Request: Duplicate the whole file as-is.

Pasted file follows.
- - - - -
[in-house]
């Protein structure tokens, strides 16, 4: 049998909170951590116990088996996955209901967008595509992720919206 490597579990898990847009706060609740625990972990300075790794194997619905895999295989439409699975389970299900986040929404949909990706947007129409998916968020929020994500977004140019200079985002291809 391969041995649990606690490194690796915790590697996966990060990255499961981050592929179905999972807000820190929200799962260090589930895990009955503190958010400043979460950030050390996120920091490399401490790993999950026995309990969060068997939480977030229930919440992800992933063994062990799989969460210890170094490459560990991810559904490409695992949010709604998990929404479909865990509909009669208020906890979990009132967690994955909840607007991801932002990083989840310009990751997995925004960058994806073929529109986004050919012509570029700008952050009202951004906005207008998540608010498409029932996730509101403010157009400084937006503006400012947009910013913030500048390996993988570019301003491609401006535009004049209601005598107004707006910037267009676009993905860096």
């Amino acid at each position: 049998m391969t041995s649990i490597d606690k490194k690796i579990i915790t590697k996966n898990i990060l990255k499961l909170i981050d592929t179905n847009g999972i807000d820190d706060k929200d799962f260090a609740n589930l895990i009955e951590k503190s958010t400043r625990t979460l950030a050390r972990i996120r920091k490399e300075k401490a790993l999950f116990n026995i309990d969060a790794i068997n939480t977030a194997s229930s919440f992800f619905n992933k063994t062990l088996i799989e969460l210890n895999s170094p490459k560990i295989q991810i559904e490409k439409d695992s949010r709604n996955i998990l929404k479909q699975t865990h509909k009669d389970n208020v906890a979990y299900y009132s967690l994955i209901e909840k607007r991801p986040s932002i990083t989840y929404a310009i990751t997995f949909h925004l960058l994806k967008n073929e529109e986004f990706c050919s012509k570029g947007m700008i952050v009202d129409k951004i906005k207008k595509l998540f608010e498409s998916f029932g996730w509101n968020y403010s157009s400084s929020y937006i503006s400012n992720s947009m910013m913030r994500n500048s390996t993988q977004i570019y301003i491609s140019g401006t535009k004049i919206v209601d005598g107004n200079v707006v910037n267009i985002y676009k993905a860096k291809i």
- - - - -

[in-house]
């Protein structure tokens, strides 16, 4: 049998909170951590116990088996996955209901967008595509992720919206 490597579990898990847009706060609740625990972990300075790794194997619905895999295989439409699975389970299900986040929404949909990706947007129409998916968020929020994500977004140019200079985002291809 391969041995649990606690490194690796915790590697996966990060990255499961981050592929179905999972807000820190929200799962260090589930895990009955503190958010400043979460950030050390996120920091490399401490790993999950026995309990969060068997939480977030229930919440992800992933063994062990799989969460210890170094490459560990991810559904490409695992949010709604998990929404479909865990509909009669208020906890979990009132967690994955909840607007991801932002990083989840310009990751997995925004960058994806073929529109986004050919012509570029700008952050009202951004906005207008998540608010498409029932996730509101403010157009400084937006503006400012947009910013913030500048390996993988570019301003491609401006535009004049209601005598107004707006910037267009676009993905860096």
């Amino acid at each position: 049998m391969t041995s649990i490597d606690k490194k690796i579990i915790t590697k996966n898990i990060l990255k499961l909170i981050d592929t179905n847009g999972i807000d820190d706060k929200d799962f260090a609740n589930l895990i009955e951590k503190s958010t400043r625990t979460l950030a050390r972990i996120r920091k490399e300075k401490a790993l999950f116990n026995i309990d969060a790794i068997n939480t977030a194997s229930s919440f992800f619905n992933k063994t062990l088996i799989e969460l210890n895999s170094p490459k560990i295989q991810i559904e490409k439409d695992s949010r709604n996955i998990l929404k479909q699975t865990h509909k009669d389970n208020v906890a979990y299900y009132s967690l994955i209901e909840k607007r991801p986040s932002i990083t989840y929404a310009i990751t997995f949909h925004l960058l994806k967008n073929e529109e986004f990706c050919s012509k570029g947007m700008i952050v009202d129409k951004i906005k207008k595509l998540f608010e498409s998916f029932g996730w509101n968020y403010s157009s400084s929020y937006i503006s400012n992720s947009m910013m913030r994500n500048s390996t993988q977004i570019y301003i491609s140019g401006t535009k004049i919206v209601d005598g107004n200079v707006v910037n267009i985002y676009k993905a860096k291809i």